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When a doctor calls a patient a racial slur, who is hurt?


by Keisha Ray, Ph.D.

Last week Lexi Carter, a black woman from Tennessee had an experience that so many other black people have had, a racially charged visit with a doctor. When Carter walked into her doctor’s office, Dr. James Turner greeted her with “Hi Aunt Jemima.” During the visit, he proceeded to call her Aunt Jemima more than once. Carter’s encounter with Dr. Turner is problematic for many reasons: 1. The term “Aunt Jemima,” which is the name of a popular syrup and pancake mix whose packaging depicts the face of a black woman, has a long history of racism dating back to the late 1800s; 2.…

Btn Rss Bioethics News.

Australia cuts conservation protections in marine parks Nature

When Australia established a vast network of marine reserves in 2012, it was hailed as a major win for conservation. But management plans for the sea havens were suspended a year later. Now, scientists are angry at the Australian government’s release last week of a draft proposal to significantly erode the size of protected areas in the reserves, opening up large stretches to commercial and recreational fishing.

‘Unprecedented’ outbreak of dengue fever plagues Sri Lanka CNN

Sri Lanka is facing an “unprecedented” outbreak of deadly dengue fever, with 296 deaths recorded and over 100,000 cases reported in 2017 alone, according to the Red Cross.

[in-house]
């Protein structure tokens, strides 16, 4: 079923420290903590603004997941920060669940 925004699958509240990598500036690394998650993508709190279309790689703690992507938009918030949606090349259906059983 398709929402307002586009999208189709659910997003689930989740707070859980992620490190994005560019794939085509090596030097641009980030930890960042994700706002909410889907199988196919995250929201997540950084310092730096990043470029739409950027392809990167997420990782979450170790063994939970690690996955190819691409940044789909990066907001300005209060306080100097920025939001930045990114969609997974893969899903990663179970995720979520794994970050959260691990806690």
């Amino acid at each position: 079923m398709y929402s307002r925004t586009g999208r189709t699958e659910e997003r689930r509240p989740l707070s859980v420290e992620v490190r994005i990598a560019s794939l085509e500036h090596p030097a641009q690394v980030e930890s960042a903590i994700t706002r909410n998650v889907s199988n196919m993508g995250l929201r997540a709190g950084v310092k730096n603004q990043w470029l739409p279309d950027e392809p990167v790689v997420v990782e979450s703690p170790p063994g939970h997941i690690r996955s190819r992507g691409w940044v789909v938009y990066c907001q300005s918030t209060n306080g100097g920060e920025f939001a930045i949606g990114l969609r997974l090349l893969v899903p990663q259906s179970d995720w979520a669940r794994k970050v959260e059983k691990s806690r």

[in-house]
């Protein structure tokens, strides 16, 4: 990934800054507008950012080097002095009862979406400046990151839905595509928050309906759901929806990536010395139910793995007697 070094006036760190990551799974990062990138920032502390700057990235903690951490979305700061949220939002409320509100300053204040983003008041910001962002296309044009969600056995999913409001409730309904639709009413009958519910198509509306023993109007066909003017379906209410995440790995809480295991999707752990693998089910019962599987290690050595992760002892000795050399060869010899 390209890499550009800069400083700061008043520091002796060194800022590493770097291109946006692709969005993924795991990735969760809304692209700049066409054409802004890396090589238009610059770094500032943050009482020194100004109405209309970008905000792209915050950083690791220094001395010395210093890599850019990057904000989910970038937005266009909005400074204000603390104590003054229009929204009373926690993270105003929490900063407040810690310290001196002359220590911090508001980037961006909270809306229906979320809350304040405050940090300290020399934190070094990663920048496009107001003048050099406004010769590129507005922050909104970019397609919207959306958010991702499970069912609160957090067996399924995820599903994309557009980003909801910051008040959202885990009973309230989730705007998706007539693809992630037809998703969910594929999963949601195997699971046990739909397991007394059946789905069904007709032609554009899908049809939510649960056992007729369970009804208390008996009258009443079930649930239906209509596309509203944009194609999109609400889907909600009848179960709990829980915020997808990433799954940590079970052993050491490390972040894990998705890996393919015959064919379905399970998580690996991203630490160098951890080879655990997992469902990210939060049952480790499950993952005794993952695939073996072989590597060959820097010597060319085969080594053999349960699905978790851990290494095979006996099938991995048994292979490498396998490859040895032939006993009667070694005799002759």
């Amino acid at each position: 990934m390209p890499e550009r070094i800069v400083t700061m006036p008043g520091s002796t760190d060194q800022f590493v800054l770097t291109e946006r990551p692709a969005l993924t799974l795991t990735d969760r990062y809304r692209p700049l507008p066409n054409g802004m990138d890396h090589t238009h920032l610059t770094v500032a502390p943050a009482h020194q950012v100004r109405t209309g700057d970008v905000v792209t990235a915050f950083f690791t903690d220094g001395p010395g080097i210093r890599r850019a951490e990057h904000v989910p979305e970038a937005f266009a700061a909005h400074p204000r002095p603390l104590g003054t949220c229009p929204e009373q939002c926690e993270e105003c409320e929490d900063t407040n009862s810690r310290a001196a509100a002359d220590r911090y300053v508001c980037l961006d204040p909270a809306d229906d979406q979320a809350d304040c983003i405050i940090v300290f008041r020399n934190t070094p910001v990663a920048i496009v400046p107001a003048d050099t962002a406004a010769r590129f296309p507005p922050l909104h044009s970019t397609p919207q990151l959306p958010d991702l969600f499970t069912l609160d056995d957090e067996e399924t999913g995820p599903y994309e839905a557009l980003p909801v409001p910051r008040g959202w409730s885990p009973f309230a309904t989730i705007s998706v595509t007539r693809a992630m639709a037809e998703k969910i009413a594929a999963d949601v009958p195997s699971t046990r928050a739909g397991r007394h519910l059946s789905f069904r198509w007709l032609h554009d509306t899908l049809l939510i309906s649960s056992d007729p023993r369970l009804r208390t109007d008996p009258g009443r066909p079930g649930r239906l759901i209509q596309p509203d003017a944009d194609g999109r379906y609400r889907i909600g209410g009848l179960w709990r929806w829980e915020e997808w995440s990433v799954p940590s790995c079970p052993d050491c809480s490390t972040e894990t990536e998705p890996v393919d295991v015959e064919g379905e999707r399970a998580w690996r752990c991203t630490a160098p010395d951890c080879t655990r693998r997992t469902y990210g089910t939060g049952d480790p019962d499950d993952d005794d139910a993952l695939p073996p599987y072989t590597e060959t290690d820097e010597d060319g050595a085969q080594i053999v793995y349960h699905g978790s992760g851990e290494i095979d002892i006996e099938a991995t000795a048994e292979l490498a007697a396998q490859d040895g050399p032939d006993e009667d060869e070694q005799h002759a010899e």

US defense agencies grapple with gene drives Nature

The JASONs, a group of elite scientists that advises the US government on national security, has weighed in on issues ranging from cyber security to renewing America’s nuclear arsenal. But at a meeting in June, the secretive group took stock of a new threat: gene drives, a genetic-engineering technology that can swiftly spread modifications through entire populations and could help vanquish malaria-spreading mosquitoes.

Scientists record videos in strands of DNA using CRISPR Science

With the help of the gene editor CRISPR, scientists can now save videos in DNA, Nature writes. The researchers encoded five grayscale images into 104 DNA fragments per image, each made up of 33 DNA letters. One image per day was then introduced to the Escherichia coli bacterium. Because CRISPR adds DNA snippets to its host genome in sequential order, researchers were able to recover the recorded images after sequencing and put them together to see the movie.